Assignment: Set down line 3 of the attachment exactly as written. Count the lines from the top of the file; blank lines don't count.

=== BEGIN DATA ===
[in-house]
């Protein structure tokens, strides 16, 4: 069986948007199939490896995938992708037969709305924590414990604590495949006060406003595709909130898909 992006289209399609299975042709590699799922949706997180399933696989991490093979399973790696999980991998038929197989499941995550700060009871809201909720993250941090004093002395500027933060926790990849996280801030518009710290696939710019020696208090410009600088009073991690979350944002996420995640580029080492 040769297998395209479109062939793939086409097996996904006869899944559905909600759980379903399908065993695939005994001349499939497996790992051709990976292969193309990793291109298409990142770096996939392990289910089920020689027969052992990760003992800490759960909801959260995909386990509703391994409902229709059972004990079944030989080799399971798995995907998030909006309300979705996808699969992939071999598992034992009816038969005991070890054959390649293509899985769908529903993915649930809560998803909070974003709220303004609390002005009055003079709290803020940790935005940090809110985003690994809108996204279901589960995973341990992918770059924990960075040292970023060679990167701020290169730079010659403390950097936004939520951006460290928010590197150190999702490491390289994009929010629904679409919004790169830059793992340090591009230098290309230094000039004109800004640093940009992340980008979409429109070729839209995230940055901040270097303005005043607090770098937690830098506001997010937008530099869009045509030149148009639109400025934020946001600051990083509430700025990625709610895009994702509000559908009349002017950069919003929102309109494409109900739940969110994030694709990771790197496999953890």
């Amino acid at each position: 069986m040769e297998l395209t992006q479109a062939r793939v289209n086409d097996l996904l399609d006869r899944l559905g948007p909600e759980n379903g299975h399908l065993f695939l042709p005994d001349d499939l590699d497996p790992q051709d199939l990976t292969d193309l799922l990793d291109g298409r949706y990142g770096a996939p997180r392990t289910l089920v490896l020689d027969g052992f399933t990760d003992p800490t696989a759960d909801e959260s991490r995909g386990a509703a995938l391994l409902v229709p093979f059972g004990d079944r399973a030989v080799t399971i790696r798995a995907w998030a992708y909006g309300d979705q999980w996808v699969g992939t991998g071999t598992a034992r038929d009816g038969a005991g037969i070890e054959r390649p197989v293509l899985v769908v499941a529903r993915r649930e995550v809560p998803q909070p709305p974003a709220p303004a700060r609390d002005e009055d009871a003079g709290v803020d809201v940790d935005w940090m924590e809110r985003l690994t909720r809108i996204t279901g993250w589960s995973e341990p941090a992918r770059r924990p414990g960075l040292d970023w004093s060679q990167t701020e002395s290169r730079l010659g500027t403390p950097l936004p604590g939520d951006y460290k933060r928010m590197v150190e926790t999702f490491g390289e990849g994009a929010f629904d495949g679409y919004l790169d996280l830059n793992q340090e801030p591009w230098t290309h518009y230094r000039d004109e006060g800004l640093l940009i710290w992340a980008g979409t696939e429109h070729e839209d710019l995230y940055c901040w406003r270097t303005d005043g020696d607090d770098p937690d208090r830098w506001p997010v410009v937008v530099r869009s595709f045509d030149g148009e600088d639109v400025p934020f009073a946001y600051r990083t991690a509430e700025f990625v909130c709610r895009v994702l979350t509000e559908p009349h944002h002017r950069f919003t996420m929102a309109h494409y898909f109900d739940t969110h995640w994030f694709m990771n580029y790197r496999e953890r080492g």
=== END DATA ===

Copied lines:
């Amino acid at each position: 069986m040769e297998l395209t992006q479109a062939r793939v289209n086409d097996l996904l399609d006869r899944l559905g948007p909600e759980n379903g299975h399908l065993f695939l042709p005994d001349d499939l590699d497996p790992q051709d199939l990976t292969d193309l799922l990793d291109g298409r949706y990142g770096a996939p997180r392990t289910l089920v490896l020689d027969g052992f399933t990760d003992p800490t696989a759960d909801e959260s991490r995909g386990a509703a995938l391994l409902v229709p093979f059972g004990d079944r399973a030989v080799t399971i790696r798995a995907w998030a992708y909006g309300d979705q999980w996808v699969g992939t991998g071999t598992a034992r038929d009816g038969a005991g037969i070890e054959r390649p197989v293509l899985v769908v499941a529903r993915r649930e995550v809560p998803q909070p709305p974003a709220p303004a700060r609390d002005e009055d009871a003079g709290v803020d809201v940790d935005w940090m924590e809110r985003l690994t909720r809108i996204t279901g993250w589960s995973e341990p941090a992918r770059r924990p414990g960075l040292d970023w004093s060679q990167t701020e002395s290169r730079l010659g500027t403390p950097l936004p604590g939520d951006y460290k933060r928010m590197v150190e926790t999702f490491g390289e990849g994009a929010f629904d495949g679409y919004l790169d996280l830059n793992q340090e801030p591009w230098t290309h518009y230094r000039d004109e006060g800004l640093l940009i710290w992340a980008g979409t696939e429109h070729e839209d710019l995230y940055c901040w406003r270097t303005d005043g020696d607090d770098p937690d208090r830098w506001p997010v410009v937008v530099r869009s595709f045509d030149g148009e600088d639109v400025p934020f009073a946001y600051r990083t991690a509430e700025f990625v909130c709610r895009v994702l979350t509000e559908p009349h944002h002017r950069f919003t996420m929102a309109h494409y898909f109900d739940t969110h995640w994030f694709m990771n580029y790197r496999e953890r080492g």